When the timer value reached the non-access time threshold, the online check program 263 stops the online data check (step 1007), and the unload control program 262 issues an unload enable command to the disk device 501 to put the head 460 in the unload state (step 1008).

The access monitoring program 261 monitors the issuance of a command from the disk command issuance program 220 to the disk I/F 206 and the presence or absence of an access to the disk device 501 based on a request from the host computer 100 (step 1009). In the absence of an access to the disk device 501 based on a request of the host computer 100, the step 1009 is repeated.

In the presence of an access to the disk device 501 based on a request of the host computer 100, control returns to the step 1001. When the head 460 of the disk device 501 is put in the unload state and an access to the disk device 501 occurs based on a request from the host computer 100, the unload control program 262 issues an unload disable command to put the head 460 of the disk device 501 in the load state (step 1001). The subsequent processing is as follows.

In this case, it is assumed in the step 1004 that the disk access to the disk device 501 is executed according to the request of the host computer 100. However, the present invention is not limited to the disk access executed according to the request of the host computer 100, and the access monitoring program 261 can be arranged to monitor various types of commands which are issued from the disk command issuance program 220 to cause access to the media 450 via the head 460.

Explanation has been made as to the processing flow of unload supporting operations.

(4) Unload Monitoring Operation

The disk operating-time measurement program 250 counts a cumulative operating time of the disk devices 501 to 504 at constant intervals and sets the cumulative value in the “cumulative operating time” of the disk management table 240.

The disk operating-time measurement program 250 also counts a time lapse from the step 1008 to the step 1001 in FIG. 4, and sets it in the “cumulative unload time” of the disk management table 240 as a cumulative time during which the head 460 is put in the unload state.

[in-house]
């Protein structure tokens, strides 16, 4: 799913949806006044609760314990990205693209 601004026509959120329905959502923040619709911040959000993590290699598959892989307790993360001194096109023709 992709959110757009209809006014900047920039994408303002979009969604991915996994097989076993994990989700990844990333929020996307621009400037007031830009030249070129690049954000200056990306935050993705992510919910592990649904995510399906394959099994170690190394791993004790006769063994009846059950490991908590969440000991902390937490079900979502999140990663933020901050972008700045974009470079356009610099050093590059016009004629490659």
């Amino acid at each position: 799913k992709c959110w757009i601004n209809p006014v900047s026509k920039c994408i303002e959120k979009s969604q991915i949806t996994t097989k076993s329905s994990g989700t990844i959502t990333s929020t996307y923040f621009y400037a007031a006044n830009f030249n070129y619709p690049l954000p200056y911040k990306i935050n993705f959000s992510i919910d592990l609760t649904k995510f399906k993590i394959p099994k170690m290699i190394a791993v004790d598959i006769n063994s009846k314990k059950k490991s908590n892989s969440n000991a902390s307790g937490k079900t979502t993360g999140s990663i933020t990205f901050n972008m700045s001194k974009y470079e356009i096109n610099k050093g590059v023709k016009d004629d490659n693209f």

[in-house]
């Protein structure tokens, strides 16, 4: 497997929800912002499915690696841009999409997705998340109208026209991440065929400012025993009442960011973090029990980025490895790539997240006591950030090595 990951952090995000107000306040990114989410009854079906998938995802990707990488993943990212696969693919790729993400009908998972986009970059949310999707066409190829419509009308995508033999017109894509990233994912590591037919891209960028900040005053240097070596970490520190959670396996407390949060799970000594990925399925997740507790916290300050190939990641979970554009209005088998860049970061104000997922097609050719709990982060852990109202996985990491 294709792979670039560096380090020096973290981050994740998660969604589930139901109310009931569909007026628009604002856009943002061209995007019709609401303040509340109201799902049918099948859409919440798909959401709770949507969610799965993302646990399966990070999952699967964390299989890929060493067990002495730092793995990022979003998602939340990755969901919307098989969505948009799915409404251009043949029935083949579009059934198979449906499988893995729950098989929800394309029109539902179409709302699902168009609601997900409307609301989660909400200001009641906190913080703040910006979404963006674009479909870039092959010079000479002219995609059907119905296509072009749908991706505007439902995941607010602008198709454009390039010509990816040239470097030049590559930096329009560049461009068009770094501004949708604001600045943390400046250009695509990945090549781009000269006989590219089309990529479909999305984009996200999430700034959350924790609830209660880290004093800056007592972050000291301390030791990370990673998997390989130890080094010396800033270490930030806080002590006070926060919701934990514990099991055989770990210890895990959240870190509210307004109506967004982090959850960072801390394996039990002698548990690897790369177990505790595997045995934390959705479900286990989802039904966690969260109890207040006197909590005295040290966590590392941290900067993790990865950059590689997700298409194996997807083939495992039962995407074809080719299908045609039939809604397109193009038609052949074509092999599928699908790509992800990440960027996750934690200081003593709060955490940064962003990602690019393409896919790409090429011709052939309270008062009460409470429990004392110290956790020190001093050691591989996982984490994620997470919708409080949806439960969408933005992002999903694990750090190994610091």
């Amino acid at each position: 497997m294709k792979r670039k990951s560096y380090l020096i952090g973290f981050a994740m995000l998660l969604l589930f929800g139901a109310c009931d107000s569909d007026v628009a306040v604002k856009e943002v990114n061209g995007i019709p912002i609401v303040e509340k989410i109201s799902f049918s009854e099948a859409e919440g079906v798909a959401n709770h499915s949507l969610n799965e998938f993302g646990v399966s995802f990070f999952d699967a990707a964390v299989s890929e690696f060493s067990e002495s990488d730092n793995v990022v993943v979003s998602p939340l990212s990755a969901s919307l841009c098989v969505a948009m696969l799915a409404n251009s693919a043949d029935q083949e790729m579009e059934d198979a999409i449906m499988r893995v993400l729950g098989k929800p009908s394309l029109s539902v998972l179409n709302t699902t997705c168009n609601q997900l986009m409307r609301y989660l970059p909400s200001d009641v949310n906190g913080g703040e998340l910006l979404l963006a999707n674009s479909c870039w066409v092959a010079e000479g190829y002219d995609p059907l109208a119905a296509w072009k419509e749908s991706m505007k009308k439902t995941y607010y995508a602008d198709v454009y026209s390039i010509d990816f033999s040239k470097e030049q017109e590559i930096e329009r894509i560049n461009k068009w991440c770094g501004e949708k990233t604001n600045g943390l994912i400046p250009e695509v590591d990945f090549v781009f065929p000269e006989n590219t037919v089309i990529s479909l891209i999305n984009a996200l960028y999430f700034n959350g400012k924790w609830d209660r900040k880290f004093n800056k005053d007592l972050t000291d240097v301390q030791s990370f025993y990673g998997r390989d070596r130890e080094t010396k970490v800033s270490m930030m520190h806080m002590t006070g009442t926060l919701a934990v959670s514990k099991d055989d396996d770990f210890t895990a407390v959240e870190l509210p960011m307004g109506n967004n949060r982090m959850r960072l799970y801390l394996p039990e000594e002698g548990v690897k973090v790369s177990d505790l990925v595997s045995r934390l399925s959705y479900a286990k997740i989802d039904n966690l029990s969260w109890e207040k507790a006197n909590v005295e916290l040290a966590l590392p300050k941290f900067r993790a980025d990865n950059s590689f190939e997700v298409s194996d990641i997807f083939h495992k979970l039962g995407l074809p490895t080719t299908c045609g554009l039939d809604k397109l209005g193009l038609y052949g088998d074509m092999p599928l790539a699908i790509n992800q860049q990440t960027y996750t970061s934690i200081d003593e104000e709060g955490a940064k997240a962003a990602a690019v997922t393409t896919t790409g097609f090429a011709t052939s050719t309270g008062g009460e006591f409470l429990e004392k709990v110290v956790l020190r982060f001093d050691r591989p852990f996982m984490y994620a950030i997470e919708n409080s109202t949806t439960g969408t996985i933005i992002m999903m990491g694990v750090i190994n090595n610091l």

The disk operating-time measurement program 250 further sets an operating time and an unload time in a specific duration in the “differential operating time” and the “differential unload time” of the disk management table 240 respectively. In this connection, the ‘specific duration’ is received from the management console 700 of the user or administrator via the input unit 710 and set in the diskarray controller 200 via the management I/F 207.

FIG. 5 shows an example of a processing flow of unload monitoring operations based on the disk operating-time determination program 255.

The disk operating-time determination program 255 decides whether or not the “cumulative operating time” of the disk management table 240 exceeded the “cumulative operating time threshold” (step 2001). When the “cumulative operating time threshold” exceeded the “cumulative operating time threshold”, the disk operating-time determination program 255 informs the management console 700 of the fact that the “cumulative operating time” exceeded its threshold using the disk information notification program 260 (step 2002), and control proceeds to a step 2003. When the “cumulative operating time” fails to exceed its threshold, control goes to the step 2003.

Next, the disk operating-time determination program 255 determines whether or not a cumulative non-unload rate exceeded the “cumulative non-unload rate threshold” of the disk management table 240 (step 2003). When the cumulative non-unload rate exceeded its threshold, the disk operating-time determination program 255 informs the management console 700 of the fact that the cumulative non-unload rate exceeded its threshold using the disk information notification program 260 (step 2004), and then control proceeds to a step 2005. When the cumulative non-unload rate fails to exceed its threshold, control goes to the step 2005.

The disk operating-time determination program 255 then determines whether or not a differential non-unload rate exceeded the “differential non-unload rate threshold” of the disk management table 240 (step 2005). When the differential non-unload rate exceeded its threshold, the disk operating-time determination program 255 informs the management console 700 of the fact that the differential non-unload rate exceeded its threshold using the disk information notification program 260 (step 2006) and then control returns to the step 2001. When the differential non-unload rate fails to exceed its threshold, control goes to the step 2001.

Explanation has been made as to the processing flow of unload monitoring operations. The management console 700, when receiving the notification from the disk information notification program 260, outputs the notified information to the output unit 720.